- The Washington Times - Sunday, May 19, 2002

ULYANOVSK, Russia When President Bush visits Russia's two biggest cities this week, he will see what many tourists see: the golden cupolas of Moscow, the czarist palaces of St. Petersburg, the downtowns clogged with imported cars, expensive restaurants and fancy boutiques.
What he won't see are piles of uncollected trash or buses packed with sweaty passengers and spewing black exhaust. He's unlikely to experience heating or water stoppages or to meet a schoolteacher who has to plant potatoes on her days off to feed her family.
In short, he won't see what for so many people is the real Russia. Moscow and St. Petersburg are far wealthier than other cities in the region, offering few clues about the rest of the sprawling country.
"That's the Russia that you can show people, and this is a different Russia," said Valentina Semyonova, a teacher in Ulyanovsk, a city of 700,000 about 430 miles east of Moscow.
Ulyanovsk is in many ways typical of the Russian provinces. In recent years, meager salaries, rising prices and crumbling infrastructure have chipped away at the pride of this port city on the Volga River.
It is named after its most famous son, Vladimir Ilyich Ulyanov, better known as Lenin. His statue still stands here, but the Soviet Union he founded has been dead for more than a decade, and the capitalist system that replaced it has yet to spread the wealth.
The city still has such old charms as tree-lined boulevards, unobstructed views of the wide Volga and tasteful 19th-century buildings along the main street. A few new restaurants and a Western-style supermarket have popped up, along with a renovated movie theater that shows Hollywood blockbusters. Shiny new washing machines and televisions fill the displays at the city's main department store.
Democratic systems have taken root in Russia, meaning Ulyanovsk's local leaders are elected.
But these improvements mean little to the average Ulyanovsk resident. Many homes have no running water, and this year utilities have worked sporadically throughout the city. In one big neighborhood, heat and hot water was turned off during a chilly March because of a dispute between the municipality and the power company.
These are familiar problems throughout the country, where the average monthly wage equals about $130. Although housing remains subsidized and food prices outside the capital are low, restaurants, foreign travel and washing machines are beyond the reach of most provincial Russians.
In many communities, telephones and indoor plumbing are still luxuries; elsewhere, economic reforms have strained the existing infrastructure. Blackouts and heating breakdowns occur regularly.
"They keep dogs in better conditions than people live in this city," said Alexander Zykov, 72, who was peddling homemade brooms to supplement his 1,200-ruble ($39) monthly pension. "What can you do? There's no place to complain. Under the Communists, you could complain, there was order, but now there is none."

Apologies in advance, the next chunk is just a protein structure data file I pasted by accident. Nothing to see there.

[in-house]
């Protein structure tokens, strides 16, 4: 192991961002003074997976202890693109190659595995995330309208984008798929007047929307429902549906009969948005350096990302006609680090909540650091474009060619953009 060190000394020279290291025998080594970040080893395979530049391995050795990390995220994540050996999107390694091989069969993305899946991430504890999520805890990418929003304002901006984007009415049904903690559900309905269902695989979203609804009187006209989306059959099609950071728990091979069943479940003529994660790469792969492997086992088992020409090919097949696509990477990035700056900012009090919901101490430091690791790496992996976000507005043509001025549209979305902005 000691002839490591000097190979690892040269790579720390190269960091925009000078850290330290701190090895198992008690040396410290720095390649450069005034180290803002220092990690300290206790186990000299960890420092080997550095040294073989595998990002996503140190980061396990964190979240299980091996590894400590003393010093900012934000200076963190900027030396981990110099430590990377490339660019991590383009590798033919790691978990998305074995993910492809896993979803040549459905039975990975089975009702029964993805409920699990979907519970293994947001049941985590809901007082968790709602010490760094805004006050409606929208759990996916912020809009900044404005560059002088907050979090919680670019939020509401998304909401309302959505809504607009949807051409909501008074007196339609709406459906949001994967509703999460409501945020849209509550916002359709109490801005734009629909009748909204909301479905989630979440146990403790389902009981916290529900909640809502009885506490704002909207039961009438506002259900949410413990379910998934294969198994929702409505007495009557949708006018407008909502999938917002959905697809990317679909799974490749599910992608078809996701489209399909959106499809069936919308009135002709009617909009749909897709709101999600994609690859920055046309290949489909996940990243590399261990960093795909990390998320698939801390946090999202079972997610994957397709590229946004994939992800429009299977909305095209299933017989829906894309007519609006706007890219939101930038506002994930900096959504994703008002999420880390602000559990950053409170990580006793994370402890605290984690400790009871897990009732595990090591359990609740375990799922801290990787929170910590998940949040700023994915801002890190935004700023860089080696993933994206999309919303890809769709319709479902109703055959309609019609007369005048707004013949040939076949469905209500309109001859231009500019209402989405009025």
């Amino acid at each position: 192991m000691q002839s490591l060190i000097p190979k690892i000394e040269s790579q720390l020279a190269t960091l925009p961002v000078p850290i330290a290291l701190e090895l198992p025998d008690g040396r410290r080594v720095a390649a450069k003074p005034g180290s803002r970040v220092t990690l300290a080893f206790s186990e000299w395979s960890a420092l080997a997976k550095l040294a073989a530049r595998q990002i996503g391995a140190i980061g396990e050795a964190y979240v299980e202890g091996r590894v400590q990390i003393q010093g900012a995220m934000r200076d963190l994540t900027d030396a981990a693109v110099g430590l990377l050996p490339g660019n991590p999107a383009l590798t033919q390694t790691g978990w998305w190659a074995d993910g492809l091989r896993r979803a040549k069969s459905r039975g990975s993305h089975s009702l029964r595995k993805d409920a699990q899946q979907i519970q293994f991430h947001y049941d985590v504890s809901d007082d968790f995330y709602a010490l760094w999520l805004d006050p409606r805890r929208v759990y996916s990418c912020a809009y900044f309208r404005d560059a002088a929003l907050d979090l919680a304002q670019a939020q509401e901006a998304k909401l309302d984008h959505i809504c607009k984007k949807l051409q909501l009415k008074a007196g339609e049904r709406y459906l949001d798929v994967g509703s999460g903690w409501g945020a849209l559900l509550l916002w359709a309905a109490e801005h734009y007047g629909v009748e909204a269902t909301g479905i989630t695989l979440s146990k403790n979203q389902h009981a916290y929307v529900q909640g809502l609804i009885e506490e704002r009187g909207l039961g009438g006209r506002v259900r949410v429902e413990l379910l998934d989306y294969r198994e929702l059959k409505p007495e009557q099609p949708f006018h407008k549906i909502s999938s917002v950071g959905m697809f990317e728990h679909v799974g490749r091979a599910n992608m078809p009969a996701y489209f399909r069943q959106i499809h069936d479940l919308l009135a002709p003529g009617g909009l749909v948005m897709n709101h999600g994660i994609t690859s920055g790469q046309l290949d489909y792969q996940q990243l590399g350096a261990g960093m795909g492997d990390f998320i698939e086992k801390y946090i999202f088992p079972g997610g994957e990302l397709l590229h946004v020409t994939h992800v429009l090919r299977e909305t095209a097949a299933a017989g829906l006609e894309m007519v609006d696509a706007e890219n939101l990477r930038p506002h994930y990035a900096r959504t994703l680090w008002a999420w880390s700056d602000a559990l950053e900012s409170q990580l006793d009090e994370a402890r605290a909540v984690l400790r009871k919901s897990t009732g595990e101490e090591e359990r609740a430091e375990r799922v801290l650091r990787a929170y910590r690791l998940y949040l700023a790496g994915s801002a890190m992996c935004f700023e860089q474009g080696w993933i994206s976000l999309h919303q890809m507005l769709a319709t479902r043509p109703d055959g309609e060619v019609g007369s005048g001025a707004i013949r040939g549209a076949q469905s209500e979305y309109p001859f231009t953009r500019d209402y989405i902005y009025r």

It's not only retirees who struggle. Alexei Pudovkin, 42, works as a mechanic at the Ulyanovsk airport, earning $58 a month. He spends his days off driving a cab to pay his son's $320 annual college tuition.
Mr. Pudovkin's co-worker, Konstantin Troshin, survives by planting vegetables and raising ducks and pigs in his back yard.
Schoolteachers, whose salaries start at about $16 a month, have to grow potatoes and other vegetables to survive, said Tamara Volchkova, assistant principal at a school in Baratayevka, a suburb across the highway from an airport that itself is a symbol of Ulyanovsk's decline. The once-busy runways are eerily quiet for a big city: Only one daily plane Moscow-bound takes off from here.
Outside the white brick school building in Baratayevka, plastic bags and bottles glisten in the grass while bigger piles of trash accumulate on the sides of buildings the result of sporadic garbage collection, residents say. Other basic services are similarly unreliable.
"Now we have water, but for much of last year, especially in the summer, we didn't," said resident Nina Chernova, who lives in a two-story apartment building. "We never see our local beat cop around here. It's like there's no authority, no one to appeal to."
On a recent Tuesday, two baby carriages stood outside a garden shed across from the school. A year-old boy named Maxim played with empty beer bottles nearby. When approached, the children's mothers, apparently on drugs, emerged reluctantly from the shed. "We have nothing to say," one of them said when asked about their lives.
Back in the city, Vera Ronzhina, 24, was hanging laundry next to an overflowing trash bin. She called her hometown "a swamp" and said there are few employment prospects here for her and her friends, despite their college education. Ulyanovsk offers little in the way of cultural life or entertainment, she complained.
Recently, Miss Ronzhina's aunt came to visit from Syracuse, N.Y. "She said she would never bring her American friends here," Miss Ronzhina said.

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